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Series in Communication Theory
Edited by Helmut Bölcskei
Pedro E. Coronel,
in Selective-Fading Channels.
1st edition 2009. XX, 146 pages; € 64,00.
Recent years have seen the proliferation of new wireless data applications that have fueled the demand for communication systems capable of delivering very high quality-of-service (QoS) in terms of data rate and reliability. At the same time, due to the surge in the number of wireless devices, the spectrum available for communication has become scarcer, and the level of interference has increased significantly. The design of systems satisfying stringent QoS requirements is therefore a particularly challenging task that requires an accurate understanding of the ultimate performance of communication over wireless channels. In fading channels, the diversity-multiplexing (DM) tradeoff framework proposed by Zheng and Tse (2003) has proved to be very helpful in understanding performance in terms of how rate and reliability interplay in the high SNR regime. The analysis conducted in this thesis adopts this framework and uses the notions of diversity and multiplexing to capture, respectively, the reliability and data rate of the system.
In many situations of practical relevance, the wireless channel exhibits time and frequency selectivity arising from temporal variations in the environment and multipath propagation. A direct characterization of the DM tradeoff in this class of channels, referred to as selective-fading channels, is in general difficult because the corresponding mutual information is a sum of correlated random variables. This thesis presents a technique that bypasses this difficulty and establishes the optimal DM tradeoff of selective-fading channels in both the point-to-point case and the multiple-access (MA) case. The essence of our approach is to study the "Jensen channel" that is associated with the original channel and that has the same behavior in the regime of high SNR relevant to the DM tradeoff framework.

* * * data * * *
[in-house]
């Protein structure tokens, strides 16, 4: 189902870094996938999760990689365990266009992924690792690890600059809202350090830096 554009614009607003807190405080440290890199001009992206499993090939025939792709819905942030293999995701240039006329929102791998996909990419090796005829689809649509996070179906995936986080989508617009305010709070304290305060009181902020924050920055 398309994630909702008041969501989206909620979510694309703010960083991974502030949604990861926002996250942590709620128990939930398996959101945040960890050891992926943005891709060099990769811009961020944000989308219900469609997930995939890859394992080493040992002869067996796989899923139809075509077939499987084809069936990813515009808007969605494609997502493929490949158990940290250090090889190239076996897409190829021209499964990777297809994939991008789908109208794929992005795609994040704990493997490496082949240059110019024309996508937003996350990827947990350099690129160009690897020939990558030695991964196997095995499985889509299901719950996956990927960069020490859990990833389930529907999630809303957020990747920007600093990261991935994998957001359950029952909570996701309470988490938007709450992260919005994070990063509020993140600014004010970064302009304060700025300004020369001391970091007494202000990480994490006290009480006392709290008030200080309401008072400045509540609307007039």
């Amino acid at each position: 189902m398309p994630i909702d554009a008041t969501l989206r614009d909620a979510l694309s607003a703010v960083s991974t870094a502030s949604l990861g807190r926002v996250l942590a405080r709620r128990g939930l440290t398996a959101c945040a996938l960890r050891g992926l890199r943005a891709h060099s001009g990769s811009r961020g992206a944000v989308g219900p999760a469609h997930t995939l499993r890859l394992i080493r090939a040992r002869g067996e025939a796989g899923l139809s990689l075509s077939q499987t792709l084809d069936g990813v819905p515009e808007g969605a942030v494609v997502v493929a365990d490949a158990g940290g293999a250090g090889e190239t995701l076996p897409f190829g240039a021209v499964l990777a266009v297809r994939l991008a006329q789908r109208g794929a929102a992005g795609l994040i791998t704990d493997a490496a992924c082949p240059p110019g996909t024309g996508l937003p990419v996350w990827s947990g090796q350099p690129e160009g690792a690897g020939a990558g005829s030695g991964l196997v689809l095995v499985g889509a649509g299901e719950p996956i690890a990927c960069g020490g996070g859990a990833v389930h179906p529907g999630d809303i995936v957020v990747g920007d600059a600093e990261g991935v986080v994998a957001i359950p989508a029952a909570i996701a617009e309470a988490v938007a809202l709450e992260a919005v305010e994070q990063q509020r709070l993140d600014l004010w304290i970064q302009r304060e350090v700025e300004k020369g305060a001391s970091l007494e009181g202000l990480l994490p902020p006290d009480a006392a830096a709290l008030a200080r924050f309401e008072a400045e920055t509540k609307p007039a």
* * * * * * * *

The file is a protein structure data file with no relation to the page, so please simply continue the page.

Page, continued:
In the point-to-point case, we obtain a code design criterion that guarantees optimal performance, and we develop a systematic procedure to construct optimal codes. Our investigation of selective-fading MA channels yields an interesting conceptual relation between the DM tradeoff framework and the notion of dominant error event, which was first introduced in AWGN channels by Gallager (1985). Studying the dominant error event as a function of the users' rates reveals the existence of operational regimes in which multiuser interference has only a negligible impact on error performance. As in the point-to-point case, we obtain a set of code design criteria that guarantees optimal performance to all users. We finally examine a code construction which satisfies our criteria for the two-user flat-fading channel.
About the Author
Pedro E. Coronel received the M.Sc. degree from EPF Lausanne, Switzerland, in 2002. He was an exchange student at KTH Stockholm, Sweden, in 1999 and studied at the Eur´ecom Institute, Sophia-Antipolis, France, in 2001. In 2002, Mr. Coronelwas an intern with the IBM Zurich Research Laboratory, Switzerland, where he worked on a wireless local area network (WLAN) prototype. He returned to IBM Research as a pre-doctoral fellow in 2003, pursuing a doctorate at ETH Zurich in parallel. In 2006, he joined the Communication Technology Laboratory at ETH Zurich as research assistant. Mr. Coronel received the Dr. sc. degree from ETH Zurich in 2008.
Keywords: diversity-multiplexing tradeoff, performance limits of communication, Jensen channel, wireless communication, selective-fading channels, point-to-point channels, multiple-access channels, code design criteria, code construction
Series in Communication Theory
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